Crime Library: Criminal Minds and Methods



So much of the Charles Arthur "Pretty Boy" Floyd story is also the story of an era and a place. When the motivating force of central characters is found in the place where they lived, in the time they lived, or in a particular venture of circumstance, that factor if not all three becomes a co-star in the story. To help me define Floyd as the quintessential motor bandit of the 1930s Dust Bowl, I referred to the following sources that gave me great insight to the soul of a man and the aura of the green-mountain-hoe-down he called his life.

The lyrics that appear at the opening of each chapter are from songs traditional to the Cookson Hills where Choc Floyd grew up. The only exception is Woody Guthrie's "The Ballad of Pretty Boy Floyd," which came later, but, I understand, remains popular in the area today.

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Biography television presentation: "Pretty Boy Floyd: The Peoples Bandit." Produced by Greystone Communications for A&E Network, 1995.

Borus, Daniel H, ed., These United States Portraits of America in the 1920s. Ithaca, NY: Cornell University Press, 1992.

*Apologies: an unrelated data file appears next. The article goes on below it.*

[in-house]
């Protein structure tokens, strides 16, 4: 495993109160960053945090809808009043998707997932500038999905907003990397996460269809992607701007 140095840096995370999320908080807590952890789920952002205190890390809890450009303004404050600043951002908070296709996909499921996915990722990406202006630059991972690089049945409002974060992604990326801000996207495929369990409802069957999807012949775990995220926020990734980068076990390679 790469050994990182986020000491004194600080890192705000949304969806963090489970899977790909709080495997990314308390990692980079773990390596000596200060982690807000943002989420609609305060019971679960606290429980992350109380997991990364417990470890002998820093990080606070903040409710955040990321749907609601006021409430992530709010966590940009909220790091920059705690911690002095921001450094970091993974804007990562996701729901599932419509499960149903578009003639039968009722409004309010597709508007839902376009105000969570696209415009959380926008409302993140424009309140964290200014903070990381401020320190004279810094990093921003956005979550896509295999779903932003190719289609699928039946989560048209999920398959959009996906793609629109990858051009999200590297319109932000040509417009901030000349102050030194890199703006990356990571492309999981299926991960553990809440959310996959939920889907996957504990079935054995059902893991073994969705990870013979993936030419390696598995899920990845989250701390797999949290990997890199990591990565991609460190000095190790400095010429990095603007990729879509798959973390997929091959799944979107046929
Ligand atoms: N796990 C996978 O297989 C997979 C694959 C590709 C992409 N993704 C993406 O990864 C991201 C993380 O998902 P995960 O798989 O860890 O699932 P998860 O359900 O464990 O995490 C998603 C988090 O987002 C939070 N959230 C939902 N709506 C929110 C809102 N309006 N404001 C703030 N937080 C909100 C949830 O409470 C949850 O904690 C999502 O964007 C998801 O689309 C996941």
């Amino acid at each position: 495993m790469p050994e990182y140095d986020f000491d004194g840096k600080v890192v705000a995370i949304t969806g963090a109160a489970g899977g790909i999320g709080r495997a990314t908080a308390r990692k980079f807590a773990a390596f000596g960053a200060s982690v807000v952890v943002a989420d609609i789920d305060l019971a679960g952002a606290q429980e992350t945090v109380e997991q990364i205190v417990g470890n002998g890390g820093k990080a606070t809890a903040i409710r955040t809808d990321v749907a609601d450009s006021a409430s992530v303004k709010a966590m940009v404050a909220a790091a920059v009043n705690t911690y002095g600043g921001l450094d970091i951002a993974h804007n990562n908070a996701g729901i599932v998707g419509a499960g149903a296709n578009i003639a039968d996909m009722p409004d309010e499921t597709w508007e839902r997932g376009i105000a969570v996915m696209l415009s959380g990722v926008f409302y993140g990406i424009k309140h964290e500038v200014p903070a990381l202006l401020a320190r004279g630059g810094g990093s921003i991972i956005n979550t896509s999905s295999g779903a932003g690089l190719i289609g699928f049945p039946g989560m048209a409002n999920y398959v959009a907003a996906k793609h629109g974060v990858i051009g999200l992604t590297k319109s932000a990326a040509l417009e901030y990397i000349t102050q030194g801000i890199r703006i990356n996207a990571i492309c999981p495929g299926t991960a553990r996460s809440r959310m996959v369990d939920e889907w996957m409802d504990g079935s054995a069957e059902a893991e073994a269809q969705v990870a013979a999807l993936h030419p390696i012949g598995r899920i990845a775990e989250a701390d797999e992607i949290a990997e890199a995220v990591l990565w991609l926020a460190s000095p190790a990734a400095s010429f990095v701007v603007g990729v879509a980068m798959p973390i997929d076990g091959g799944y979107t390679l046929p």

Hamilton, Sue L., "Pretty Boy" Floyd America's Most Wanted Public Enemy series.Minneapolis: Abdo & Daughters, 1989.

King, Jeffery S., The Life and Death of Pretty Boy Floyd. Kent, OH: The Kent StateUniversity Press, 1998.

Nash, Jay Robert, Bloodletters and Badmen. NY: M. Evans, 1983.

Nash, Jay Robert, Dictionary of Crime Criminal Justice, Criminology & LawEnforcement. NY: Paragon House, 1992.

Smith, Charles M.B. "Making the Twenties (and Thirties) Roar," article in the Oklahoma Rifle Association Sharpshooter, July/August, 1979 edition.

Toland, John, The Dillinger Days. NY: Random House, 1963.

Wallis, Michael, Pretty Boy The Life and Times of Charles Arthur Floyd. NY: St.Martin's Press, 1992.


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